There’s good news and bad news about Alzheimer’s disease. The bad news is that it’s on the rise in the U.S. and projected to triple to more than 15 million sufferers by 2050. The good news is that most people can dramatically lower their risk of developing the brain-wasting condition.“There’s some exciting research that offers hope we’ll have a magic bullet in the future, but while waiting for that people can still do a lot to protect their brains and stave off the symptoms of Alzheimer’s,” says Dr. Gary Small, director of geriatric psychiatry at the UCLA Longevity Center.
In what may seem a paradox, while everybody eventually develops the amyloid plaques and neurofibrillary tangles that disrupt cognitive function in the brains of Alzheimer’s patients, not everybody suffers symptoms of the disease.
“Alzheimer’s pathology is the collection of gummy proteins that destroy connections in the brain, and Alzheimer’s symptoms are things like people getting lost driving in their own neighborhood or forgetting the names of their children,” explains neurologist Dr. Majid Fotuhi, Chief Medical Officer of Neurocore Brain Performance Center. “However, the pathology doesn’t always correlate with the symptoms.”
The X-factor is lifestyle, he adds.
“In just the past few years, there’s been a paradigm shift in how we look at the aging of the brain,” Fotuhi tells Newsmax Health. “Since the 1960s, we thought Alzheimer’s was caused by plaques and tangles. But now we know that despite the plaques and tangles, lifestyle choices make a huge difference on whether or not you become demented later in life.”
They key, he says, is the hippocampus, a pair of thumb-sized structures buried deep in the brain that are basically responsible for filing and retrieving memories.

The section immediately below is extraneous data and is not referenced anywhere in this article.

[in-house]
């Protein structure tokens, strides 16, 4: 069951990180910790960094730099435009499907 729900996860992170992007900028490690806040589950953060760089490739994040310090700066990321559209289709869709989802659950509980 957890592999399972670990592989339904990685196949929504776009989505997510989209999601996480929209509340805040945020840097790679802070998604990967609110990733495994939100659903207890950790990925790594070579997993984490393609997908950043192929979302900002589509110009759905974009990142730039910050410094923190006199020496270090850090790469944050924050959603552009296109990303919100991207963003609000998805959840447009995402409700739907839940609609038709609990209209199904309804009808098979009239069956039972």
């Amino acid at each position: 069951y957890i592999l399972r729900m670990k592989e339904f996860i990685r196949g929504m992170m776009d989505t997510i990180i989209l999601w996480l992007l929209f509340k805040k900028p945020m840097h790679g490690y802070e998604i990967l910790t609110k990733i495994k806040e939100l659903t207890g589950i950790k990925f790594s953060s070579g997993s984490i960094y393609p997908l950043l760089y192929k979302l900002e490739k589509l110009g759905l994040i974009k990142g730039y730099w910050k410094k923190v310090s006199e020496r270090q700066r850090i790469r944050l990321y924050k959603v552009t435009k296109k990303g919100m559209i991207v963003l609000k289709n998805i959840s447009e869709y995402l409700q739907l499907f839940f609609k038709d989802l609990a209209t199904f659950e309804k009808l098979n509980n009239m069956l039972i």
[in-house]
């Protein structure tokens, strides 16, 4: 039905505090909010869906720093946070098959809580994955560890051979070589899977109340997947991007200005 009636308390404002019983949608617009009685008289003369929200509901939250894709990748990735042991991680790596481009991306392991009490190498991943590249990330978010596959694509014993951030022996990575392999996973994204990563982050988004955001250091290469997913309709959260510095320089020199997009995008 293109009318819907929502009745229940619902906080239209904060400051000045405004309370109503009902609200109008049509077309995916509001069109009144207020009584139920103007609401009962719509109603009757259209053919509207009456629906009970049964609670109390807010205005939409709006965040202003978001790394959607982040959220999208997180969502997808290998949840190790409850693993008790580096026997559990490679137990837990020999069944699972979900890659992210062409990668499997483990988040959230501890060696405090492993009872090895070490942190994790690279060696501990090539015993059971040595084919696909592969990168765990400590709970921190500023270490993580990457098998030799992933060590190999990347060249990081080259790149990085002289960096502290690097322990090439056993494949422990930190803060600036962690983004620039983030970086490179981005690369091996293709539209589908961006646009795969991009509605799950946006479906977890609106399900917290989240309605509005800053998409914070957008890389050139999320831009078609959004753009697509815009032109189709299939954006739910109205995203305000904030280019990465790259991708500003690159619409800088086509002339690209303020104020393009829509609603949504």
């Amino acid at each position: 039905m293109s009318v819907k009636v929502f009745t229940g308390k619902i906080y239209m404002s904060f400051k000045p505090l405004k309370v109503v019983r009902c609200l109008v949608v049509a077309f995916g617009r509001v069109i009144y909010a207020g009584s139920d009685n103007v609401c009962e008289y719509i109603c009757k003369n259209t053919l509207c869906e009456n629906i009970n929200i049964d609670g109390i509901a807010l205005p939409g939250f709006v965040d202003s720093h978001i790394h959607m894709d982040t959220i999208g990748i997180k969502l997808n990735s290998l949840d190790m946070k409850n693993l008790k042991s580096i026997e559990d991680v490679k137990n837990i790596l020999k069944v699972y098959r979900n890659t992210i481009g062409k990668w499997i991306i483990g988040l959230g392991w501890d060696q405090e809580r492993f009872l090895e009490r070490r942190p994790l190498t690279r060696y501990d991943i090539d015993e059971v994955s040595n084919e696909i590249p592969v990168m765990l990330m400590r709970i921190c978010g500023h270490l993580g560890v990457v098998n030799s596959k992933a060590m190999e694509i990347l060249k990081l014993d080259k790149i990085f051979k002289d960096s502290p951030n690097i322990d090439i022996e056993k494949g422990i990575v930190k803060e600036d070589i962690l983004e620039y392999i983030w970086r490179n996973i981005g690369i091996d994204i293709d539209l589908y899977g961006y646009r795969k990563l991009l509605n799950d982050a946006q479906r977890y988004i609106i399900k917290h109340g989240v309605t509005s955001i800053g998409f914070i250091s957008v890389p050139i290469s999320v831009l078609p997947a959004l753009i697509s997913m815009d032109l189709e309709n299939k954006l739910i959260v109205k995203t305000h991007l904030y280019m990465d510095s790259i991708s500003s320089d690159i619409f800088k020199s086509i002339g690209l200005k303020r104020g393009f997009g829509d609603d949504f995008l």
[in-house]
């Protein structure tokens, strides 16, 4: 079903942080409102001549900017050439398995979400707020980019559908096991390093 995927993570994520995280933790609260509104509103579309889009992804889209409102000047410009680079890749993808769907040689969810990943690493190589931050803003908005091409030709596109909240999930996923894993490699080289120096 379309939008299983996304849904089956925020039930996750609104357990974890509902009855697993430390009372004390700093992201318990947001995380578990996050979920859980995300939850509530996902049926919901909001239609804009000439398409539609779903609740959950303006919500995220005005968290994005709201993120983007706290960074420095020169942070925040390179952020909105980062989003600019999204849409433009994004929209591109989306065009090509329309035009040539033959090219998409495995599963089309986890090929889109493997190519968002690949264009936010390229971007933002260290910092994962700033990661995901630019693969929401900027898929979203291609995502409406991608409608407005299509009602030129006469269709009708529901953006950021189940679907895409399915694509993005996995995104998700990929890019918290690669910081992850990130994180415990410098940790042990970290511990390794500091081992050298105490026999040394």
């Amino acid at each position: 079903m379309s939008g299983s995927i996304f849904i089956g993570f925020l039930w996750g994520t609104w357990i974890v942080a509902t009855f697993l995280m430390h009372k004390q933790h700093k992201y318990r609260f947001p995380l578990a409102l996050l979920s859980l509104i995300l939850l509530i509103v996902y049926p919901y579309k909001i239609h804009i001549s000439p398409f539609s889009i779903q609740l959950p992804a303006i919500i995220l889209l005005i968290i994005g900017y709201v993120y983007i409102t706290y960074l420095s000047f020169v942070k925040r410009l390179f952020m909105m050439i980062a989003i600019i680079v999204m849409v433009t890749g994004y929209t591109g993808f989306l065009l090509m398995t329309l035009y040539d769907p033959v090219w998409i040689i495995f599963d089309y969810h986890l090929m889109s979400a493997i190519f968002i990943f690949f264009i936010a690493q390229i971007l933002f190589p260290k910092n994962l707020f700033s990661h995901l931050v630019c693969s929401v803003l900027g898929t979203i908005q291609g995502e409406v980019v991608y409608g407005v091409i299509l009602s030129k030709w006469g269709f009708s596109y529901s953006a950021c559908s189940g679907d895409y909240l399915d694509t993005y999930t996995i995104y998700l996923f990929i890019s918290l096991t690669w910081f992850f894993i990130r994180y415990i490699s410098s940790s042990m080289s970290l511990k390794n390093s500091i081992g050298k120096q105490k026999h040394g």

When the hippocampus is robust, it can work around the plaque and tangles. But it naturally shrinks with time – about 0.5 percent a year after age 50 – and various lifestyle factors can accelerate the degeneration.
“The hippocampus is very vulnerable to things like insomnia, hypertension, diabetes, obesity, depression, a poor diet and lack of exercise,” says Fotuhi, author of the book “Boost Your Brain.” “The more risk factors it’s exposed to, the more it shrinks.”
Physical exercise: Exercise is “the single most effective way to keep the brain young,” says Fotuhi. He suggests 45-minute sessions four times a week. Small adds that workouts should include a mix of aerobic, resistance and balance exercises.
Mental exercise: Learning new things and stimulating your brain with puzzles and memory games help to keep the mind sharp. “It’s a case of use it or lose it,” says Fotuhi.
Eating well: Minimize processed foods and sugars to help keep your weight and blood sugar levels under control. “Diabetes doubles dementia risk; obesity quadruples risk,” notes Small, author of the book “Two Weeks to a Younger Brain” and The Mind Health Report newsletter.
Specific nutrients thought to boost brain health include omega-3 fatty acids, resveratrol and vitamins B12, C, D, and E.
Reducing stress: The fight-or-flight hormone cortisol released in stressful situations appears to cause at least temporary memory impairment. The experts recommend regularly practicing relaxation techniques such as meditation, tai chi, yoga and deep breathing exercises.
Sleeping enough: “If you don’t sleep enough, your brain will shrink,” declares Fotuhi. “You have to make sure you get your eight hours, and if you have sleep apnea, you need to have it treated.”
Getting screened: Just like having a colonoscopy to check what’s happening in your bowel, you can get a brain health assessment. “If you do a brain health checkup and find things that need to be fixed, the more time you have to do that, the better,” says Fotuhi.
“It’s never too early and it’s never too late to start protecting the brain,” adds Small. “Modifiable risk factors for Alzheimer’s probably account for half of the cases worldwide.”